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Faure songs
Charlotte de Rothschild (soprano);

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Franz LISZT (1811-1886)
Invocation (1847) [2'57]; Hymne à la nuit, S173a No. 1 (1847) [6'39]; Wiegenlied – Chant du berceau, S198 (1881). Schlaflos! Frage und Antwort, S203 (1883) [2'37]; Grosses Konzertsolo, S176 (?1849) [17'08]; Bagatelle ohne Tonart (Mephisto Waltz No. 4), S216a (1885). La Notte, S516a (1883) [11'37]; Trauervorspiel und Trauermarsch, S206 (1885) [6'42]; Hymne du matin., S173a No. 2 (1847) [3'43]; En rêve, S207 (1885) [2'26]
Richard WAGNER (1813-1883)

Tristan und Isolde (1865) – Prelude (arr. Kocsis) [8'08]; Isoldens Liebestod (arr. Liszt 1867, S447) [6'10].
Jean-Efflam Bavouzet (piano)
rec. Fürstliche Reitbahn Bad Arolsen, 23-25 November 2005. DDD
MUSIKPRODUKTION DABRINGHAUS UND GRIMM SCENE MDG604 1350-2 [75'13]

Jean-Efflam Bavouzet plays these interpretatively difficult works with a huge amount of assurance. Late Liszt is notoriously tricky – not for the notes themselves, but for what lies beneath them. Bavouzet takes a selection of works from the late period, mixing in some of the more nocturnal earlier ones as well as weaving in some Tristan, a stroke that makes the Wagner-Liszt connection explicit. Night, death and love-in-death interact to make for a memorable listening experience. How refreshing it is to have a disc that forces one to think, to reflect and, above all, to make an effort in the listening process. For all of this, Bavouzt is to be congratulated.

His pianism is fine, too. His Harmonic Classic disc of solo works by Schumann is a fine one (Opp. 14-16). Now here on Dabringhaus he brings his fine technique and intellect to Liszt. The title, 'Hymn to the night', is taken from the second work in the programme. Bavouzet explores Liszt's various reactions to the concept of night, from Cradle Song to insomnia (Schlaflos), from Funeral March to the nocturne, En rêve.

The recital begins with the short Invocation. Yet within its three minutes it contains a huge amount of power, and Bavouzet is Bolet-like in his depth of tone. Based on the eternal voice of the soul, Bavouzet's depth of interpretative response sets the tone for the rest of the disc. We hear both of the S173a Hymns, but separated by six other works. The Hymne à la nuit depicts the close of day shorouded in the Divine. Bavouzet exhibits a wonderful pianissimo and great delicacy (a joy to hear chordal work so together). The Wiegenlied's hyper-delicacy represents one aspect of sleep – Schlaflos, of course, another, with its characteristic late-Lisztian single lines so full of meaing and its disturbing, restless harmonies.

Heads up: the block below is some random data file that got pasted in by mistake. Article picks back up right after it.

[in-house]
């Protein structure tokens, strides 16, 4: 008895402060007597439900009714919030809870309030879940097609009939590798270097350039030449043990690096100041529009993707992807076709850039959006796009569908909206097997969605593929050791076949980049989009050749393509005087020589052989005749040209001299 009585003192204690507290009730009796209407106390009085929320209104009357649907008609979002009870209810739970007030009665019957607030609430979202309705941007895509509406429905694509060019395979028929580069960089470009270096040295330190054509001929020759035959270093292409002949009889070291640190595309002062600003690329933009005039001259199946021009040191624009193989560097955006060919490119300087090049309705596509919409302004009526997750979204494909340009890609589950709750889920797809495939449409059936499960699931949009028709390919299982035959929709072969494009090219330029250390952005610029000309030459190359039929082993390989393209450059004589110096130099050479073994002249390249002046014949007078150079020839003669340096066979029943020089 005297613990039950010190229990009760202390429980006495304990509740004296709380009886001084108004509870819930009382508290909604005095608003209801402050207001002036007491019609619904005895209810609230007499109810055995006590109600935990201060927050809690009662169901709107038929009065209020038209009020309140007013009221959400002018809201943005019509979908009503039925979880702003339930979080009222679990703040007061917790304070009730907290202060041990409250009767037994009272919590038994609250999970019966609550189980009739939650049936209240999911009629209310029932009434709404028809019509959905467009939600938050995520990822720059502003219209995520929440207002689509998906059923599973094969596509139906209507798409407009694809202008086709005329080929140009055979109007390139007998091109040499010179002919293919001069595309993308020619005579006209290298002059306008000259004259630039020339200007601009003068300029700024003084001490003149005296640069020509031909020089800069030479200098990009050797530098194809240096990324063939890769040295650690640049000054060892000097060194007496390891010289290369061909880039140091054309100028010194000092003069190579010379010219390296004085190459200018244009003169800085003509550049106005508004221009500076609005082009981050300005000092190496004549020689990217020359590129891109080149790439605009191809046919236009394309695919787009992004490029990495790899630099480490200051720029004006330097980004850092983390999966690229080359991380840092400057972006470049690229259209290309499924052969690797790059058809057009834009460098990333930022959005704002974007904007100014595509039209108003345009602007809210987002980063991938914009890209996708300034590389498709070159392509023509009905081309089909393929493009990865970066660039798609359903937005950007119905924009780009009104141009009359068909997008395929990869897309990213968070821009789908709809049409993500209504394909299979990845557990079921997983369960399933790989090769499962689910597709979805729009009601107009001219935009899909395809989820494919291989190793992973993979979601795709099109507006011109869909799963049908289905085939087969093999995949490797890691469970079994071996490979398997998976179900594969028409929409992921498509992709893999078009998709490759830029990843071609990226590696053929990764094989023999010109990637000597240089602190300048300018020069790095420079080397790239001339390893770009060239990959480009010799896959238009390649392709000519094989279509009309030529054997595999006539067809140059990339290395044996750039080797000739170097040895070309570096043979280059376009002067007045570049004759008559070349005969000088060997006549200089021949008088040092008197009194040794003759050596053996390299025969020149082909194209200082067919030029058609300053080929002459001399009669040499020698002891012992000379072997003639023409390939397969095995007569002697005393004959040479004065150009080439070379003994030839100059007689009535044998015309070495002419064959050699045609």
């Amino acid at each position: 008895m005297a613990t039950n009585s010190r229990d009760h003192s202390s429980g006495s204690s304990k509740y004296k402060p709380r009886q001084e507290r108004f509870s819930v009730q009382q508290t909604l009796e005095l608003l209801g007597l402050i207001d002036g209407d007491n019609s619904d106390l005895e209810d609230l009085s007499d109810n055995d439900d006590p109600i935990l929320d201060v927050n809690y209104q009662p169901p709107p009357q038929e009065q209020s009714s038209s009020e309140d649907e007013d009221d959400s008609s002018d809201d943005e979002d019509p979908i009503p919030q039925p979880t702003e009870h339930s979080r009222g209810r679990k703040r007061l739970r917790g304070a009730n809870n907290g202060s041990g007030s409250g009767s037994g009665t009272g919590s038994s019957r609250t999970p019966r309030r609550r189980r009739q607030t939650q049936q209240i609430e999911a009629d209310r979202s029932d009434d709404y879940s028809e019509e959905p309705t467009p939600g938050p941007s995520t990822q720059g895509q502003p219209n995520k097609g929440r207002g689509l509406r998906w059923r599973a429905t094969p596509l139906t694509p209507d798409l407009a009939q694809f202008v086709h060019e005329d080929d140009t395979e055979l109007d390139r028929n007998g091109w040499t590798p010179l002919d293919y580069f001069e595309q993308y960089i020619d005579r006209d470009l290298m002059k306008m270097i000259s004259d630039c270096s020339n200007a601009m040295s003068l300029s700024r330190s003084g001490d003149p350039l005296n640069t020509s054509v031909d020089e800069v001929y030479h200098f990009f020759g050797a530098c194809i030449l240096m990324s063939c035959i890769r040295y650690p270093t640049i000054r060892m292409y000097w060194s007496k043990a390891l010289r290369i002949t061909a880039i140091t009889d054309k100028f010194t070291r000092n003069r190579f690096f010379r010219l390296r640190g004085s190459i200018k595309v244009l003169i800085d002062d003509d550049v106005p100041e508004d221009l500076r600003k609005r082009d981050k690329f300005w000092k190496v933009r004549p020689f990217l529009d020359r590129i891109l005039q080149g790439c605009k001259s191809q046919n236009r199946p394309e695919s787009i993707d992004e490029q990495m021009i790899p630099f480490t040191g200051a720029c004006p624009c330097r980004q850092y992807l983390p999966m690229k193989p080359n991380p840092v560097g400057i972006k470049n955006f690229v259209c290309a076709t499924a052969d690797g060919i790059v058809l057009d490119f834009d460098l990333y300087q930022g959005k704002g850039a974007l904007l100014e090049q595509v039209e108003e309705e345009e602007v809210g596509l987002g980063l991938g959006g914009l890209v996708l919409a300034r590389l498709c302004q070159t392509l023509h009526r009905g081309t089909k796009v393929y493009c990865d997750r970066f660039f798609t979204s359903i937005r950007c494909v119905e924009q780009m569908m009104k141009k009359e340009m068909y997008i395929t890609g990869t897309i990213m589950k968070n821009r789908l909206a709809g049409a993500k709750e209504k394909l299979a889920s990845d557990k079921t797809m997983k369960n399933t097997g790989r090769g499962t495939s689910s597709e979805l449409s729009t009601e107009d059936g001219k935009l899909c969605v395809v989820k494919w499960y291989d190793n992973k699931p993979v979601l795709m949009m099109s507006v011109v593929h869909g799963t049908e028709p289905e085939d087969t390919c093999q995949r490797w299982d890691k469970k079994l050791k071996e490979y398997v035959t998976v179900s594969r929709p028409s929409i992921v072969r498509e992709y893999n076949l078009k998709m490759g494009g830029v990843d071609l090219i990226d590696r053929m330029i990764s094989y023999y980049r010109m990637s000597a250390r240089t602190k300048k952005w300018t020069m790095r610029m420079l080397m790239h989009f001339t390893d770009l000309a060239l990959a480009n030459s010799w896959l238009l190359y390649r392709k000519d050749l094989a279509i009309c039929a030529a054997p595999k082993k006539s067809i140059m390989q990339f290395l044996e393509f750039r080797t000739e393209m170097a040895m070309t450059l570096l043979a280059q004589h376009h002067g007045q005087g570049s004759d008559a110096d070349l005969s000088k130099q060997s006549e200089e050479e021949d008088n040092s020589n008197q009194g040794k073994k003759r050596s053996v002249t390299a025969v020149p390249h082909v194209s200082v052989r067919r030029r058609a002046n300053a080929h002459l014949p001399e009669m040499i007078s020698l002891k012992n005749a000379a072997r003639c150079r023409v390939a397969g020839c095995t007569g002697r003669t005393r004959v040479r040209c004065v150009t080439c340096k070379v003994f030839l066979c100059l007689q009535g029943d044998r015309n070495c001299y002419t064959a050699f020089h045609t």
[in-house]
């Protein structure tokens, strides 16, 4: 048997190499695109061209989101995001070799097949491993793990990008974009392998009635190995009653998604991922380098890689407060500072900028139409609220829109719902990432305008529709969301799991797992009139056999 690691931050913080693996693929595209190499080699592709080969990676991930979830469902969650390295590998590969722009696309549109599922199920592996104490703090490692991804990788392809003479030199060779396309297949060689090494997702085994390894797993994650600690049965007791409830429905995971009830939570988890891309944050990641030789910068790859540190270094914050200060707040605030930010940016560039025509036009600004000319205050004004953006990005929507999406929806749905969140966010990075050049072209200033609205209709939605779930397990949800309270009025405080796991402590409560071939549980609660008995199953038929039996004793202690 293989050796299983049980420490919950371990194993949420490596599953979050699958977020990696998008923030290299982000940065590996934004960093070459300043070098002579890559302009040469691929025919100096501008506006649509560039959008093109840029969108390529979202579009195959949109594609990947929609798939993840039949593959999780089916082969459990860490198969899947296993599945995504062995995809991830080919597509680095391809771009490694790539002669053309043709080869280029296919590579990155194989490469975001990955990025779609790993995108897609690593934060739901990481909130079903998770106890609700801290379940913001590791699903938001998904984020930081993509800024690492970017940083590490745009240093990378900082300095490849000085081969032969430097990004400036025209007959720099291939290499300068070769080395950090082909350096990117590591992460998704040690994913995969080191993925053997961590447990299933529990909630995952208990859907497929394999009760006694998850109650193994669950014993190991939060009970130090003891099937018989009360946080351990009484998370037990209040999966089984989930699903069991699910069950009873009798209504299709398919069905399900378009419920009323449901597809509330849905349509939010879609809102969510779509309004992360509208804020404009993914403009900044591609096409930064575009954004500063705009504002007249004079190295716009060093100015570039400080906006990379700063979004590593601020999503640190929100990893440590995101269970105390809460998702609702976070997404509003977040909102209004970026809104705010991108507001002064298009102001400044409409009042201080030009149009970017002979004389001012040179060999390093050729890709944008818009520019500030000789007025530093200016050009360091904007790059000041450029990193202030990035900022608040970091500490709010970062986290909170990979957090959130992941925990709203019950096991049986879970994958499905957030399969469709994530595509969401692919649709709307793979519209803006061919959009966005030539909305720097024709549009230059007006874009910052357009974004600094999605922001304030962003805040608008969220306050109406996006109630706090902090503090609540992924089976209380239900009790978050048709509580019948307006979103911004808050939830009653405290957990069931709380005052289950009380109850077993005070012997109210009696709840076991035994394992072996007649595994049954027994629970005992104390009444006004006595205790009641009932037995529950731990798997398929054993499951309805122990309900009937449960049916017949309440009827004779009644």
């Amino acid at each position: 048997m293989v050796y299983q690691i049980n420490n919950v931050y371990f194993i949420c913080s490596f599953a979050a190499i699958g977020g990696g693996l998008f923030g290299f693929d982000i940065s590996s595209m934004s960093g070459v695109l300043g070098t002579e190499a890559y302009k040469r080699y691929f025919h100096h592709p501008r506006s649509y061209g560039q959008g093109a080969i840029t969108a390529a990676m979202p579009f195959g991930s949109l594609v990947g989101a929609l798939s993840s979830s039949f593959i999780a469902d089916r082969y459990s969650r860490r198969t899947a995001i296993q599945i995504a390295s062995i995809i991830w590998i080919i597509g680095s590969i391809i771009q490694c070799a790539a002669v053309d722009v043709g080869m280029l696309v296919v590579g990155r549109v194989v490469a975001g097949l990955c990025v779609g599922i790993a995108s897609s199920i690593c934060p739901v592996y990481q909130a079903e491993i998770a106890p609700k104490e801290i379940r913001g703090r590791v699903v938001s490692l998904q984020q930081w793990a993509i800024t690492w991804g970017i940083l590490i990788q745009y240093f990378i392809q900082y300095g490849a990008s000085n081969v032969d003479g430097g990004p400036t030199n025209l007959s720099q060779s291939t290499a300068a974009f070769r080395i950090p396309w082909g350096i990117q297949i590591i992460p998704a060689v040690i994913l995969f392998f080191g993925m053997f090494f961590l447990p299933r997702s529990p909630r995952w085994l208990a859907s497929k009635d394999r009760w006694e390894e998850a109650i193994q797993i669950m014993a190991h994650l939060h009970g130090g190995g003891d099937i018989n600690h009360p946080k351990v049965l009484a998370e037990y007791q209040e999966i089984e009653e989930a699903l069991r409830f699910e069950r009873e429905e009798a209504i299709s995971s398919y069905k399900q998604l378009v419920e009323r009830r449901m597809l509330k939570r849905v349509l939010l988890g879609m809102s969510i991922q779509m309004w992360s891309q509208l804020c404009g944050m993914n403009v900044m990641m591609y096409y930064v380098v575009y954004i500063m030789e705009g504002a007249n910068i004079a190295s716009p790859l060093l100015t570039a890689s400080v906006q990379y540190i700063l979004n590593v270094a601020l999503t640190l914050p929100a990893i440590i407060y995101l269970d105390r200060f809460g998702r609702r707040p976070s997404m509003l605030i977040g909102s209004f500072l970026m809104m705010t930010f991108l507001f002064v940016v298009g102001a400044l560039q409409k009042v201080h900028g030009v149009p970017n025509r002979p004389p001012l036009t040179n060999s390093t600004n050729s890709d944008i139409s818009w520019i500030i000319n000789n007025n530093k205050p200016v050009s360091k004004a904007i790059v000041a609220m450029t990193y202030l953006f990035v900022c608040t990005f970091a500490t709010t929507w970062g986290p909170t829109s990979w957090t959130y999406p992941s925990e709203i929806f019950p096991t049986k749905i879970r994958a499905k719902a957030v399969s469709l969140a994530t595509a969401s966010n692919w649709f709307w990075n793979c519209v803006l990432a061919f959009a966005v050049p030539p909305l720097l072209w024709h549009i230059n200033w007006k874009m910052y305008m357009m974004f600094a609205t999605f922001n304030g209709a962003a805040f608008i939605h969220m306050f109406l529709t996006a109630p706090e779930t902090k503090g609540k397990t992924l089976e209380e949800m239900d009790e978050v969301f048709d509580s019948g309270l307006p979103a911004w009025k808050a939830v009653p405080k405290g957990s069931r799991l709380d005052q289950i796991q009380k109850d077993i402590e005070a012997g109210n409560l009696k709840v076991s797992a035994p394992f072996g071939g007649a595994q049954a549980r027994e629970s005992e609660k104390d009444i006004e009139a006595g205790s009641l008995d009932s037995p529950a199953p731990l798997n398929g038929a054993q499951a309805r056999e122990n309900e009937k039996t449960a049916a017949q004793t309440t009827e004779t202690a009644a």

In complete contrast comes the extended Grosses Konzertsolo. This work also exists in a two piano version as Concerto pathéique (interestingly, Mark and Michal Hambourg's 1934 version of this has recently become available on CD on APR7040, an intensely involving experience). Bavouzet creates an exciting experience, enjoying the double-octaves and later suggesting recitative with his left hand lines. Most impressive though are the fantasy he displays in the slower section and the way he refuses to break his tone even in the most vehement fortissimo.

The brief but sugnificant Bagatelle without tonality separates this from another extended item, La notte.

In the Bagatelle, Bavouzet somehow projects the waltz element, the diabolical element and the essence of late Liszt in less than three minutes. La notte, a work that derives from Il penseroso (inspired by Michelangelo's sculpture) is Lisztian darkness exemplified. Bavouzet paces the slower sections perfectly, bringing an impressive tread to the bass ostinato soon before the work's conclusion. The Trauervorspiel und Trauermarsch represents a deconstructed march (and includes some very telling single lines around five minutes in); the rustlings (almost watery!) of the Hymne du matin provide telling contrast.

The Tristan Prelude and Transfiguration is interesting in juxtaposing Kocsis and Liszt's responses to Wagner's orchestral score. Kocsis had a hard job – the long lines are going to be difficult to sustain on a piano, yet Bavouzet's carefully-chosen tempo and his full-on concentration enable the spirit of the original to shine through. It is true that Kocsis' transcription does not rise to Liszt's heights in the Transfiguration and it is here that Bavouzet is at his best, rising naturally to a full-blown (but not over-blown) climax.
Finalle, En rêve, an exercise in pianistic stasis. This is a real jewel of a piece, and suffice it to say that Bavouzet treats it with the reverence it deserves.

A superb recital, excellently recorded and delivered by a pianist of real stature.

 

Colin Clarke

 

 

 



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